If the placentas are fused and either dichorionic or of uncertain chorionicity, the tip of the aspirating device should be inserted either close to the insertion of the umbilical cord or at the placental margin, far away from the area of fusion, to minimize the possibility of sampling the same fetus twice. The device should not pass through the placenta of one twin to reach the other twin's placenta. The cytogenetic results and DNA polymorphism may permit differentiation between the samples. However, if the results are identical and chorionicity remains uncertain, confirmation that each fetus has been sampled is advisable; this can be achieved by amniocentesis later in pregnancy. Follow-up amniocentesis is required in up to 6 percent of cases [20,21].

Uncertain results requiring further investigation (such as sampling one fetus twice, cross contamination due to mixed sampling, and maternal cell contamination) are more frequent in multiple gestations assessed by CVS than by amniocentesis. The risk of a sampling error in twin gestation is small (0.6 to 0.8 percent) [20-23], and lower than in triplets and higher order gestations (1.2 percent) [24]. Despite these limitations, CVS offers the advantage of earlier selective fetal reduction, if requested because of abnormal results.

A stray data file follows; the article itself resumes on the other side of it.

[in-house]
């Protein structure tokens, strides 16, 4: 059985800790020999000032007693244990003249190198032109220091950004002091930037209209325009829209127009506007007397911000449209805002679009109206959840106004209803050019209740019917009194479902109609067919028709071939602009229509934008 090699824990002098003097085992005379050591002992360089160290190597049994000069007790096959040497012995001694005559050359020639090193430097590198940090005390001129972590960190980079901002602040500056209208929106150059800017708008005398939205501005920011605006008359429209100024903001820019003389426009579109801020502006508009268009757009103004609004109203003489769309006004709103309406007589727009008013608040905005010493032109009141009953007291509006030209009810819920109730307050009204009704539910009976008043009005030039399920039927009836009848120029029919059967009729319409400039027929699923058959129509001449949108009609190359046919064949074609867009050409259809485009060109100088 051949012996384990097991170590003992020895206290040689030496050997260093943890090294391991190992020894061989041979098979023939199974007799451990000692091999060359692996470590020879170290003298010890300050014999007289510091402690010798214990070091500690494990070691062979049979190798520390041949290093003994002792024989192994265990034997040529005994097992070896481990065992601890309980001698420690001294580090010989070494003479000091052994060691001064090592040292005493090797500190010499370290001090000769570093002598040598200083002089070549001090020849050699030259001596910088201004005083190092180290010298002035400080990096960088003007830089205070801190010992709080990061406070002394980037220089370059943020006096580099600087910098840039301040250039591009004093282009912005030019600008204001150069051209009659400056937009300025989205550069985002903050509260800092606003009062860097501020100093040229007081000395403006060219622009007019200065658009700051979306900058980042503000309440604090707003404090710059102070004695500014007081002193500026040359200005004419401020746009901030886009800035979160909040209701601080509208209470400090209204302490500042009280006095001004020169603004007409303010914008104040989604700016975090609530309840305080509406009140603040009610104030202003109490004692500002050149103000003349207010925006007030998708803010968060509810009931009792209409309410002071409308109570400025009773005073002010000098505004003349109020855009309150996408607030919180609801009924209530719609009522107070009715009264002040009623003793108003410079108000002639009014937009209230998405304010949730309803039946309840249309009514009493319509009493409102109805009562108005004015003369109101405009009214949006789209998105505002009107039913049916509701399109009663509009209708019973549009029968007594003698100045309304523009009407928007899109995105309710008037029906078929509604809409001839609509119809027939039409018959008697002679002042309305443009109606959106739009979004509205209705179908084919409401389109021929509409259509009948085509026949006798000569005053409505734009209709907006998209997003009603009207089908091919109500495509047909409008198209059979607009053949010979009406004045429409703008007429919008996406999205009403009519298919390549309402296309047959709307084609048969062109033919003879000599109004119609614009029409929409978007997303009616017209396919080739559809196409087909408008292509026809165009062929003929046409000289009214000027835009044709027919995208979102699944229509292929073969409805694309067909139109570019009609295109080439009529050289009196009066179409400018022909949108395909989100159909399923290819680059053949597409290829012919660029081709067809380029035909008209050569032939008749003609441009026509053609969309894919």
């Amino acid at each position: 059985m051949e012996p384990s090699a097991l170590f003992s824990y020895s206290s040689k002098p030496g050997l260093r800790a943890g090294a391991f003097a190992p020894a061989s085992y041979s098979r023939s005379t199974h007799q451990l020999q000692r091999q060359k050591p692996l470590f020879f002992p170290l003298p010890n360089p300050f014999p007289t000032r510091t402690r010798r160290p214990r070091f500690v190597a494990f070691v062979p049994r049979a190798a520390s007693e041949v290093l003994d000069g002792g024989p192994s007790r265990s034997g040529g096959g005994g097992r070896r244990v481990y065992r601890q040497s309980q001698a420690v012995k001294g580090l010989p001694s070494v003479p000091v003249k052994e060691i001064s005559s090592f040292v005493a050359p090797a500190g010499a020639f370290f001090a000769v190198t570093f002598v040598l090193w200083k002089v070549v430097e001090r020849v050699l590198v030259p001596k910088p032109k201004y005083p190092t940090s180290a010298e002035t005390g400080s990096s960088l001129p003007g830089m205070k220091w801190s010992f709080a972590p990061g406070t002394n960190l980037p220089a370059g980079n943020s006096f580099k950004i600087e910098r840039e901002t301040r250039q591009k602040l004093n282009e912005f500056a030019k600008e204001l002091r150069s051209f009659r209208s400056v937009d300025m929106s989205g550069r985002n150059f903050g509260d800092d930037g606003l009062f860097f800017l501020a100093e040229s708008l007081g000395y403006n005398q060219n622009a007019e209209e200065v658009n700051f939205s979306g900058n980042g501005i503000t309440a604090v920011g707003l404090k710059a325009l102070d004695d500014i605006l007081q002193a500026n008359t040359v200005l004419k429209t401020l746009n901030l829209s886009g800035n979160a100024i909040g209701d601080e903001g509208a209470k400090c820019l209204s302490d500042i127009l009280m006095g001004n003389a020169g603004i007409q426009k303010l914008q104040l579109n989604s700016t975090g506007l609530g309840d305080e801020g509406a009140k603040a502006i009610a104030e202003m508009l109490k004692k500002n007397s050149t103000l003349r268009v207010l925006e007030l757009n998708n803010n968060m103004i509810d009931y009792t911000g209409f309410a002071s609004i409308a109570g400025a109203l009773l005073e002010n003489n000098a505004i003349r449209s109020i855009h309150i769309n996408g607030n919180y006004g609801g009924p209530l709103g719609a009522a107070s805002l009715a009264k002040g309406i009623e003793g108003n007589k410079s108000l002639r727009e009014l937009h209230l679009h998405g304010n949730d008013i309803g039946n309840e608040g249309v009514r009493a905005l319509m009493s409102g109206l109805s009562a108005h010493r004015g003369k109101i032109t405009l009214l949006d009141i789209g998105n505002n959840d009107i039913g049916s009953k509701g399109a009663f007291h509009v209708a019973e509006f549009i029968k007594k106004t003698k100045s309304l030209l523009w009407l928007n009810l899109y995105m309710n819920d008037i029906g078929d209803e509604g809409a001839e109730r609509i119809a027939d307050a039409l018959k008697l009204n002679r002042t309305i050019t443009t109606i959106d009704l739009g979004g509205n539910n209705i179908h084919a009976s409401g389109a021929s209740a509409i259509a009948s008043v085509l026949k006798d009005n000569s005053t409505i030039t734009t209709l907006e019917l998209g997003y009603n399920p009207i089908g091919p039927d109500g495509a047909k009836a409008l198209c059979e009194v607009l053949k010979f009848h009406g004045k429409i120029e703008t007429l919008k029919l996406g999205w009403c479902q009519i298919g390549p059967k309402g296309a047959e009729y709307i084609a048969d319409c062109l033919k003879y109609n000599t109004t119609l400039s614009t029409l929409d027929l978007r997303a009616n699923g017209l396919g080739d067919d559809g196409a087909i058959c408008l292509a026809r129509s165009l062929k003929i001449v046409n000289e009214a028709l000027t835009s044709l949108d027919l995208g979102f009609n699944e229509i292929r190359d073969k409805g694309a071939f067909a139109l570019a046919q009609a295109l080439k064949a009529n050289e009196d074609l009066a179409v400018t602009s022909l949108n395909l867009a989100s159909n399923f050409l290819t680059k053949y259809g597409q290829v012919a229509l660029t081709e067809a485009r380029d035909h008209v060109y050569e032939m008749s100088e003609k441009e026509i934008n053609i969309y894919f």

Postprocedure care — Patients may resume normal physical activity after the procedure. We generally advise them to avoid strenuous activity and sexual intercourse for 24 hours. We also inform them that some spotting is normal, but they should call for persistent bleeding, pain, fever, or other concerns.

COMPLICATIONS — The most serious complications from CVS are fetal loss or injury. Other concerns relate to bleeding, infection, and uncertain results.

Total fetal loss rate — To determine the total fetal loss rate in patients undergoing CVS and amniocentesis, patients should be allocated to the CVS or amniocentesis group early in pregnancy (eg, <10 weeks and excluding those not eligible at allocation because of a nonviable fetus or multiple pregnancy) and all losses between allocation and a predefined endpoint (eg, 20 or 24 weeks of gestation) should be determined. This approach accounts for spontaneous losses occurring at the end of the first trimester and early second trimester in both groups. Because CVS is performed approximately four to six weeks earlier in gestation than amniocentesis, simply comparing the rate of spontaneous loss after CVS versus after amniocentesis is not an appropriate method of determining whether CVS results in a higher rate of loss than amniocentesis. If this method were used, spontaneous losses occurring in the gestational time period between performance of CVS and performance of amniocentesis would be counted as possible CVS-related losses in patients undergoing CVS but would not be accounted for in patients undergoing amniocentesis.